Rebel Readers

Northwest One LibraryRead FeedChevy Chase LibraryShepherd Park (Juanita E. Thornton) LibraryMartin Luther King Jr. Memorial Library - Central LibraryMt. Pleasant Library

Rebel Readers

Uncensored books for the uncensored mind

Explicit language, homosexuality, politics, violence. Just a few reasons why certain books are deemed unsuitable for society by the "conservative" reader. Imagine what our world be like if we did not have those who dared to push the envelope? As Banned Books Week approaches, let us take some time out of our busy day to honor those authors who not only crossed the line, but erased it. But let's not limit that acknowledgement to authors in the United States. Let's cross our borders and look at writers around the world who shook things up in their homeland. Enjoy! 

Great Soul: Mahatma Gandhi and the His Struggle with IndiaJoseph Lelyveld 
Banned in the Gujarat state in India, Great Soul has been accused of insinuating that India's most revered leader may have been bisexual. Although the author denies this, others aren't so sure. When you read this be sure to pay extra attention to Gandhi's relationship with the German architect, Hermann Kallenbach. There will be a book club discussion at the Chevy Chase Library on September 20, so be sure to drop in.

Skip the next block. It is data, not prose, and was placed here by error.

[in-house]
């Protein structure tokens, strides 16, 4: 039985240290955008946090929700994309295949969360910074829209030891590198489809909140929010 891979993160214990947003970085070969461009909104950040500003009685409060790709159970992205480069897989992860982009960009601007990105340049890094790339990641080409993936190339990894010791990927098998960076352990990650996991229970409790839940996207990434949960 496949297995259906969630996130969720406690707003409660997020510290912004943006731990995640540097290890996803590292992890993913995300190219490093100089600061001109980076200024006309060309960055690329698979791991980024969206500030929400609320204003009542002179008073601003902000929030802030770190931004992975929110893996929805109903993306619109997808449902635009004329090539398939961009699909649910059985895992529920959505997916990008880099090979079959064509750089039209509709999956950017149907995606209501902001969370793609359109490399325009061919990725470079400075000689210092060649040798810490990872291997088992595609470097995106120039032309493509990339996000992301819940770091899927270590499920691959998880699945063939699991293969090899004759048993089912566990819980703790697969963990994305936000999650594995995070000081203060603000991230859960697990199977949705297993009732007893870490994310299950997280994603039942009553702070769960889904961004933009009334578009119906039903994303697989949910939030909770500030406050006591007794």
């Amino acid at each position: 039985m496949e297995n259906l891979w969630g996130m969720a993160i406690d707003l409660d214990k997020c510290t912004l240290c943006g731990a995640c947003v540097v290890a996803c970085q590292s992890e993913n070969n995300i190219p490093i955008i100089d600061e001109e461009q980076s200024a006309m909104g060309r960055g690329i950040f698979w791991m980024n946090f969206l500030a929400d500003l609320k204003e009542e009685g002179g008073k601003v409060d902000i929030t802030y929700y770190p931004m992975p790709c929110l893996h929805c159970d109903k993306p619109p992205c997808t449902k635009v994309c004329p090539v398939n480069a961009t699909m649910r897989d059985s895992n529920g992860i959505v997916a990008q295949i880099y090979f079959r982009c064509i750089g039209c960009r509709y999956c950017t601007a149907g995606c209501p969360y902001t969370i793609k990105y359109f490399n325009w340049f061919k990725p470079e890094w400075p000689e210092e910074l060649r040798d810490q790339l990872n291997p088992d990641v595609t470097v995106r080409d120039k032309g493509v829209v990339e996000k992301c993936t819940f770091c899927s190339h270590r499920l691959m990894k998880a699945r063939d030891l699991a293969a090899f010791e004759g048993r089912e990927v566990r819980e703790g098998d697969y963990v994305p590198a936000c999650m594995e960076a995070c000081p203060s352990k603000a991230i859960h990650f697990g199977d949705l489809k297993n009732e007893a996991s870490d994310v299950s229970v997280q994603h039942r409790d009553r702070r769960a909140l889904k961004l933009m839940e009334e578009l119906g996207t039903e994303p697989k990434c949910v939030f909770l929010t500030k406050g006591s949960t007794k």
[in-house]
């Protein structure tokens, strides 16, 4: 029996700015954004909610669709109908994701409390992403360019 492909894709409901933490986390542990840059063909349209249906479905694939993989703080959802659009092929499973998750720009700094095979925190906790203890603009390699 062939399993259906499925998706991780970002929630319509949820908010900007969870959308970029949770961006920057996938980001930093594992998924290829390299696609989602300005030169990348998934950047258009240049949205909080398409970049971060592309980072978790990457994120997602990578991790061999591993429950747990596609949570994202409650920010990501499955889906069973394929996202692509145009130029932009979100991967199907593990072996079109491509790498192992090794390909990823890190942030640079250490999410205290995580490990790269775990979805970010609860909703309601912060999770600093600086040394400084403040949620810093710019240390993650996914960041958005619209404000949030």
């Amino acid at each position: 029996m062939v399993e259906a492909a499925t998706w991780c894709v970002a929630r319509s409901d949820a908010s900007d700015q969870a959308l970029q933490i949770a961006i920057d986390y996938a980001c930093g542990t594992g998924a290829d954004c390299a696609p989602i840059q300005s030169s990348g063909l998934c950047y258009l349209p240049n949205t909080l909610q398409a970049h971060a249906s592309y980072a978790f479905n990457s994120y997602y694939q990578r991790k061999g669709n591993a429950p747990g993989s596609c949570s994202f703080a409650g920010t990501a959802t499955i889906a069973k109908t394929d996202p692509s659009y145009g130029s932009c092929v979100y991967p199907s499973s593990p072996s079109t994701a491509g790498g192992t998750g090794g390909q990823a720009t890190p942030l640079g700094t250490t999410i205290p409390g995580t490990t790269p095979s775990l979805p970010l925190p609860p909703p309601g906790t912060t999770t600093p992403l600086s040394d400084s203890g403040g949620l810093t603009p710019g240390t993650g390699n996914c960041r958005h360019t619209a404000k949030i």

From a Crooked RibNuruddin Farah
Banned in Somalia, Farah spoke out against the treatment of women in Somalia and the horrific female genital mutilation. From a Crooked Rib (published in 1968) follows a young woman, Ebla, as she runs away from home to get out of an arranged marriage and struggles to build a life for herself in a world where "women are sold like cattle".

The ZahirPaulo Coelho 
Banned in Iran, The Zahir is simply a story about a man searching for his wife who ends up finding himself. It is set in France, not Iran. Zahir is an Arabic word meaning obvious, apparent, manifest. There seems to be no explanation as to why this book was banned in Iran. Anyone who has Paulo Coelho's works before can tell that his books normally involve exploration of the self and end with the character reaching an "enlightenment". If that doesn't appeal to you, just remember: this book is considered taboo so you would be considered a rebel for picking it up.

CandyMian Mian
Banned in China for three reasons: sex, drugs, and rock-n-roll. Readers get a glimpse into the underground world of China in the 80's and 90's. However, there is so much more to this novel than that. Readers meet Hong, a teenager released from jail who goes south in search of work, but loses her way in the midst of her newfound freedom. 

The Satanic VersesSalman Rushdie
Banned in over ten countries, The Satanic Verses, became a huge controversy in the Muslim community because of it blasphemous references to Islam. The novel follows two men that survive a plane explosion, one becomes an angel and the other evil. The "satanic verses" is a reference to verses found in the Quran said to have been spoken by the Prophet Muhammad in which he had mistaken to be "divine revelation". In Arabic these verses are known as "qissat al-gharaniq" (the story of Cranes).

Join the Book Club!
Mount Pleasant LibraryUncle Bobby's Wedding by Sarah S. Brannen
Juanita E. Thorton/Shepherd Park LibraryI Know Why the Caged Bird Sings by Maya Angelou
Northwest One LibraryIn the Night Kitchen by Maurice Sendak
Northwest One LibraryBeloved by Toni Morrison
Martin Luther King Jr. Memorial Library: Catch-22 by Joseph Heller

Looking for Banned Books Week programs? Check out our calendar!